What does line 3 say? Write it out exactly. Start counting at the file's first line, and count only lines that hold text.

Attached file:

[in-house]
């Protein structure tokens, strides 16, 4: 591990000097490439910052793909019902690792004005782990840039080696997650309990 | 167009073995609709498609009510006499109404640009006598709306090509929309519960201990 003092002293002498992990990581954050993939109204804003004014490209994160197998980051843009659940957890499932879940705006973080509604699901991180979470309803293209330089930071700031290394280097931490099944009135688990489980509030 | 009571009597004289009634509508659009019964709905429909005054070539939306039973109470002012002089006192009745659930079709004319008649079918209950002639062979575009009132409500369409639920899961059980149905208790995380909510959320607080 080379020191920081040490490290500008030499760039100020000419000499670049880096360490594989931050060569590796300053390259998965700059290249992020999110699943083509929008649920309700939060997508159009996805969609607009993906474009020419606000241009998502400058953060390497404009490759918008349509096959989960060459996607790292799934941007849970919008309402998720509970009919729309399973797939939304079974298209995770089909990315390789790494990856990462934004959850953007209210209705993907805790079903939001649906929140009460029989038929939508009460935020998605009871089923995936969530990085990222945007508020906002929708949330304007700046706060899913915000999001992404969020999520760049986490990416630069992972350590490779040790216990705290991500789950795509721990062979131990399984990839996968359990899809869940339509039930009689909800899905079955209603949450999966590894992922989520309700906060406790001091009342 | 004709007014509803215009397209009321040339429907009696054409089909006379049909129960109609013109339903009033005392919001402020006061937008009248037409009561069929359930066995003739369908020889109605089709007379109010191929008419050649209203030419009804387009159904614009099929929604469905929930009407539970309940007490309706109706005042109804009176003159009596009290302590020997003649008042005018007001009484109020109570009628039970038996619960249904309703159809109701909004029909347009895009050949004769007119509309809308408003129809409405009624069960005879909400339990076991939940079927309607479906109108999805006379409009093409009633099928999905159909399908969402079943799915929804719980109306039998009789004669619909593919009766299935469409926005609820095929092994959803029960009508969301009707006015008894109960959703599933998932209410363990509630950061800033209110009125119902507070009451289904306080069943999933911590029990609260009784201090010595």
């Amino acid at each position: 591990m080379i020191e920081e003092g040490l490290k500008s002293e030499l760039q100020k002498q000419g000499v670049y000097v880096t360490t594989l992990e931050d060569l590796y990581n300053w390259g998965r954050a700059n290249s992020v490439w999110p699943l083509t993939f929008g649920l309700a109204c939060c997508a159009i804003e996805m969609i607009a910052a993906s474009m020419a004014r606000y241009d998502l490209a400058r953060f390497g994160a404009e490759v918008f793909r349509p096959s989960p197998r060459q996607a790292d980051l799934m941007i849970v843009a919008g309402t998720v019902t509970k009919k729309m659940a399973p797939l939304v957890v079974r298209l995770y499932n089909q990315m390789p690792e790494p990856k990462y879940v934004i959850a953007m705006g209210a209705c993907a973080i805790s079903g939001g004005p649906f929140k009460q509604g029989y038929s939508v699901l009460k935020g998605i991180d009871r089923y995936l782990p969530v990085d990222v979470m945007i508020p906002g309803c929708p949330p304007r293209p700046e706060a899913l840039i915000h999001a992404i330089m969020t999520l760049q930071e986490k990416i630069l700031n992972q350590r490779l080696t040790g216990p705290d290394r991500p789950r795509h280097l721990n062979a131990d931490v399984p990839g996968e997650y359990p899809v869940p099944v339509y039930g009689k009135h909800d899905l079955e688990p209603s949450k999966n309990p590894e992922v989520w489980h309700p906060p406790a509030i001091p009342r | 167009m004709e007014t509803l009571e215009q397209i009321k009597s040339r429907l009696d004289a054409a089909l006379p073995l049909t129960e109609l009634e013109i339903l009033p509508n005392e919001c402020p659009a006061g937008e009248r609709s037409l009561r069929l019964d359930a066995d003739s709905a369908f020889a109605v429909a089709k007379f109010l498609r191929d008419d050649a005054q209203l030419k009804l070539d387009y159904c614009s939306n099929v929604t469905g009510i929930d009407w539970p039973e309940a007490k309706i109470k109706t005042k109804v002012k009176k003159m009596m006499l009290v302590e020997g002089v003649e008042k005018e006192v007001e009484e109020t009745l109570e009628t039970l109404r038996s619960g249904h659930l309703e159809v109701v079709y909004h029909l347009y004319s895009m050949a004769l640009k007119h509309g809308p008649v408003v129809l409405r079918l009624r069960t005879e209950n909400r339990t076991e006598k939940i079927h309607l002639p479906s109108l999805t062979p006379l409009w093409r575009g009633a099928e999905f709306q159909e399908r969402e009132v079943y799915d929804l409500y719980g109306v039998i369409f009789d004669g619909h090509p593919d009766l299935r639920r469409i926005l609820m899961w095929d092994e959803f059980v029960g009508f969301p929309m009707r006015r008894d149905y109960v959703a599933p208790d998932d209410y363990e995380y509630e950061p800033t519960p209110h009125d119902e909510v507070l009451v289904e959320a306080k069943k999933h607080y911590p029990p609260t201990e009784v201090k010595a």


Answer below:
């Amino acid at each position: 591990m080379i020191e920081e003092g040490l490290k500008s002293e030499l760039q100020k002498q000419g000499v670049y000097v880096t360490t594989l992990e931050d060569l590796y990581n300053w390259g998965r954050a700059n290249s992020v490439w999110p699943l083509t993939f929008g649920l309700a109204c939060c997508a159009i804003e996805m969609i607009a910052a993906s474009m020419a004014r606000y241009d998502l490209a400058r953060f390497g994160a404009e490759v918008f793909r349509p096959s989960p197998r060459q996607a790292d980051l799934m941007i849970v843009a919008g309402t998720v019902t509970k009919k729309m659940a399973p797939l939304v957890v079974r298209l995770y499932n089909q990315m390789p690792e790494p990856k990462y879940v934004i959850a953007m705006g209210a209705c993907a973080i805790s079903g939001g004005p649906f929140k009460q509604g029989y038929s939508v699901l009460k935020g998605i991180d009871r089923y995936l782990p969530v990085d990222v979470m945007i508020p906002g309803c929708p949330p304007r293209p700046e706060a899913l840039i915000h999001a992404i330089m969020t999520l760049q930071e986490k990416i630069l700031n992972q350590r490779l080696t040790g216990p705290d290394r991500p789950r795509h280097l721990n062979a131990d931490v399984p990839g996968e997650y359990p899809v869940p099944v339509y039930g009689k009135h909800d899905l079955e688990p209603s949450k999966n309990p590894e992922v989520w489980h309700p906060p406790a509030i001091p009342r | 167009m004709e007014t509803l009571e215009q397209i009321k009597s040339r429907l009696d004289a054409a089909l006379p073995l049909t129960e109609l009634e013109i339903l009033p509508n005392e919001c402020p659009a006061g937008e009248r609709s037409l009561r069929l019964d359930a066995d003739s709905a369908f020889a109605v429909a089709k007379f109010l498609r191929d008419d050649a005054q209203l030419k009804l070539d387009y159904c614009s939306n099929v929604t469905g009510i929930d009407w539970p039973e309940a007490k309706i109470k109706t005042k109804v002012k009176k003159m009596m006499l009290v302590e020997g002089v003649e008042k005018e006192v007001e009484e109020t009745l109570e009628t039970l109404r038996s619960g249904h659930l309703e159809v109701v079709y909004h029909l347009y004319s895009m050949a004769l640009k007119h509309g809308p008649v408003v129809l409405r079918l009624r069960t005879e209950n909400r339990t076991e006598k939940i079927h309607l002639p479906s109108l999805t062979p006379l409009w093409r575009g009633a099928e999905f709306q159909e399908r969402e009132v079943y799915d929804l409500y719980g109306v039998i369409f009789d004669g619909h090509p593919d009766l299935r639920r469409i926005l609820m899961w095929d092994e959803f059980v029960g009508f969301p929309m009707r006015r008894d149905y109960v959703a599933p208790d998932d209410y363990e995380y509630e950061p800033t519960p209110h009125d119902e909510v507070l009451v289904e959320a306080k069943k999933h607080y911590p029990p609260t201990e009784v201090k010595a």